|Scientific Name:||Cycloderma frenatum Peters, 1854|
Aspidochelys livingstonii Gray, 1860
|Taxonomic Source(s):||TTWG [Turtle Taxonomy Working Group: van Dijk, P.P., Iverson, J.B., Rhodin, A.G.J., Shaffer, H.B. and Bour, R.]. 2014. Turtles of the world, 7th edition: annotated checklist of taxonomy, synonymy, distribution with maps, and conservation status. Chelonian Research Monographs 5(7): 000.329-479, doi:10.3854/crm.5.000.checklist.v7.2014.|
|Red List Category & Criteria:||Endangered A3d ver 3.1|
|Assessor(s):||van Dijk, P.P.|
|Reviewer(s):||Rhodin, A.G.J., Luiselli, L., Branch, W.R., Rödel , M.-O. & Horne, B.D.|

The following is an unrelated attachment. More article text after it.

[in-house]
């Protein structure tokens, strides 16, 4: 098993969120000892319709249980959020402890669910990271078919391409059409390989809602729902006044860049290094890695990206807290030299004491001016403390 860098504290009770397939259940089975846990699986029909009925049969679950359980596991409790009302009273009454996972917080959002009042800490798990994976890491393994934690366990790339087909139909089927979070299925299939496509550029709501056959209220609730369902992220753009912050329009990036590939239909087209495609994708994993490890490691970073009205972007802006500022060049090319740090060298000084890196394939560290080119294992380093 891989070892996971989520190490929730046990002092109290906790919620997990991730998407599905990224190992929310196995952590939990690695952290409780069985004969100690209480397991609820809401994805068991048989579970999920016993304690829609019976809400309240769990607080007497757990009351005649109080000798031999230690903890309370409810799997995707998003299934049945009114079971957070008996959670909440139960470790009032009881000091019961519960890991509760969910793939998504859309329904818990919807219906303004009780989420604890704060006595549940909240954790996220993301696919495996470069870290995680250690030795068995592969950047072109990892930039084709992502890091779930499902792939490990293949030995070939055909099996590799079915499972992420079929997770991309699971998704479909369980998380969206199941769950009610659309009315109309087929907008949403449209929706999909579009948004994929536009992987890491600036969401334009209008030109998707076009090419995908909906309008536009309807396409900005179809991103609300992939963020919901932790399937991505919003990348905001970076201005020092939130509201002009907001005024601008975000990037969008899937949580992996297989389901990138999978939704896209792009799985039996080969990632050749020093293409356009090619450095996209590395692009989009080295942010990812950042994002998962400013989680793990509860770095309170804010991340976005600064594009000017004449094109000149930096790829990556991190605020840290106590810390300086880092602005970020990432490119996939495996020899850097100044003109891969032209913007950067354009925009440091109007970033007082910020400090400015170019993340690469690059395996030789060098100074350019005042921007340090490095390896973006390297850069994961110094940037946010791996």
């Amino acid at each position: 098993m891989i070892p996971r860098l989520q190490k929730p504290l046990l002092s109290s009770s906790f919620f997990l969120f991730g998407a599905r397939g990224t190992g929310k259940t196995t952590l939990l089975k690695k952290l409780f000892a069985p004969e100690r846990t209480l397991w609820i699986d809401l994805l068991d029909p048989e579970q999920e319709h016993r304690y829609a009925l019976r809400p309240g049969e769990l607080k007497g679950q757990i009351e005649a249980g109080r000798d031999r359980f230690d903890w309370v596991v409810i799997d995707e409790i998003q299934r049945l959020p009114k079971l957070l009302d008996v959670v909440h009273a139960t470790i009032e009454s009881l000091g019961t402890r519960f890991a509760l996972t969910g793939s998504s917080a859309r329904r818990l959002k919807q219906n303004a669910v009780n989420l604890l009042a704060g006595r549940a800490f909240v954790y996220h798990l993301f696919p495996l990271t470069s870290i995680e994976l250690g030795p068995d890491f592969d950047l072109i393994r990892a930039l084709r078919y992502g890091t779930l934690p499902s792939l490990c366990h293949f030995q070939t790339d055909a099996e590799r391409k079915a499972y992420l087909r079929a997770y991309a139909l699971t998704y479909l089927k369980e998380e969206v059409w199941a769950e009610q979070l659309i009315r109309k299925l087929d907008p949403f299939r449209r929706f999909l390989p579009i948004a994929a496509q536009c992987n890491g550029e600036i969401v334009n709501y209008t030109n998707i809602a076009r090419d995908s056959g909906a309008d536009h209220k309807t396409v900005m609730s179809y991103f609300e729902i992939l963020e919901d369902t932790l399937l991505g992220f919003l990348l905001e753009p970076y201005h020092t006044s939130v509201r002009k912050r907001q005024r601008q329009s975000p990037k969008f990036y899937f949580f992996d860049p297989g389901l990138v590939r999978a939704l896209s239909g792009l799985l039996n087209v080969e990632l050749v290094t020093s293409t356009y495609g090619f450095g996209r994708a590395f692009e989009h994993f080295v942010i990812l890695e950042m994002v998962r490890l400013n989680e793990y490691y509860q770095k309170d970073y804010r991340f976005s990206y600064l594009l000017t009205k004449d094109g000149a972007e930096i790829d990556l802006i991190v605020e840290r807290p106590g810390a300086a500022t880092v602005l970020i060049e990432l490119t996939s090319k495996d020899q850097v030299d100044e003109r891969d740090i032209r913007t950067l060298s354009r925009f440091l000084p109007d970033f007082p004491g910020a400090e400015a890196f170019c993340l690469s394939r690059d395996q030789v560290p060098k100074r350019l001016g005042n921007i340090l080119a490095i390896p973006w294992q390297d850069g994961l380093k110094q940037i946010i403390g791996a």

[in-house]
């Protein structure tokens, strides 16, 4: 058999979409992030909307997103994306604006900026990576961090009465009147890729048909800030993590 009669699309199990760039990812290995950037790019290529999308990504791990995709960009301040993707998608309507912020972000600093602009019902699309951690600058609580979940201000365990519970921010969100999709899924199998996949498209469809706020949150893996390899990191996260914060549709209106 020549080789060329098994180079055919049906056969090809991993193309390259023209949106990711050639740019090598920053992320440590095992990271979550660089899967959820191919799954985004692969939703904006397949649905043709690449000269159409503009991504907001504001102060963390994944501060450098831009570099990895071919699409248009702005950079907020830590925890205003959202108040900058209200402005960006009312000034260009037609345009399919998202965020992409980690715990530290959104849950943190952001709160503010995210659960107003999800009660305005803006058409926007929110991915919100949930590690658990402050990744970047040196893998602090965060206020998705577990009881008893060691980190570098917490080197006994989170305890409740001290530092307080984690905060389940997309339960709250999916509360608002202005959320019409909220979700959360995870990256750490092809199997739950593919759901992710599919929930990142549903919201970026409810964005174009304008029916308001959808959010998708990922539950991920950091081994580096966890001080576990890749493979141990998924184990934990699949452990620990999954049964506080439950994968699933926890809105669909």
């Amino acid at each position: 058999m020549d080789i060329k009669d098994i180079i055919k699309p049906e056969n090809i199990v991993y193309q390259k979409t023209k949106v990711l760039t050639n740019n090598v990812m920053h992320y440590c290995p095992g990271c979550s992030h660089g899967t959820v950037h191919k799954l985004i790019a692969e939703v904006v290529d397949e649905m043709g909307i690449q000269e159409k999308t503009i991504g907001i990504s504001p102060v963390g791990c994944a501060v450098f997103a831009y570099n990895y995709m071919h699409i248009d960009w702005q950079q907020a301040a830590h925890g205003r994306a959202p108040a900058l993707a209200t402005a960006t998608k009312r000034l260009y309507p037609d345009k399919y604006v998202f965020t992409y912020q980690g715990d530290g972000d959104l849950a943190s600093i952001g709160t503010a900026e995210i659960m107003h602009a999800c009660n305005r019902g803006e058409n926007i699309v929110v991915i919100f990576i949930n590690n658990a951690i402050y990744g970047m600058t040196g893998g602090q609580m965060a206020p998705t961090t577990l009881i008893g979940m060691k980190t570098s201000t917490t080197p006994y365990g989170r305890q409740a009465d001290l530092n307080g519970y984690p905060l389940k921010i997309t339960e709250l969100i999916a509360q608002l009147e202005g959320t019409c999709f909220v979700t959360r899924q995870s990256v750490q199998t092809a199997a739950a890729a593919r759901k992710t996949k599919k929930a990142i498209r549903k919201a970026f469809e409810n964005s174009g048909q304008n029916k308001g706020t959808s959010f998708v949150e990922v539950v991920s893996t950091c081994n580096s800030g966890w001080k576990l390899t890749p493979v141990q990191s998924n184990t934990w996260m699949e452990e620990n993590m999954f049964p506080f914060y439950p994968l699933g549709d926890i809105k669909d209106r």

|Contributor(s):||Baker, P.J. & Naskrecki, P.|
While Cycloderma frenatum could possibly be assessed as Data Deficient based on lack of recent range-wide knowledge of population status and impacts, the ongoing intensive exploitation and resulting population collapse in the species’ core stronghold of Lake Malawi argues for a threatened assessment, with an estimated 70% reduction of the population in that region within the next decade or two being a realistic prospect, and a probable 50% reduction overall in its total range. This qualifies the species for Endangered (EN A3d). Cycloderma frenatum was last assessed in 1996, as Near Threatened.
|Previously published Red List assessments:|
Cycloderma frenatum inhabits rivers and lakes in eastern Africa, from the Rufiji River basin in Tanzania in the north through Lake Malawi and the Rufiji, Rovuma, and Lower Zambezi river basins, extending south to the lower Save (Sabi) river of southeastern Zimbabwe and central Mozambique (Iverson 1992, Boycott and Bourquin 2000, Branch 2008, Gramentz 2008). It has also been recorded in Zambia (Loveridge and Williams 1957).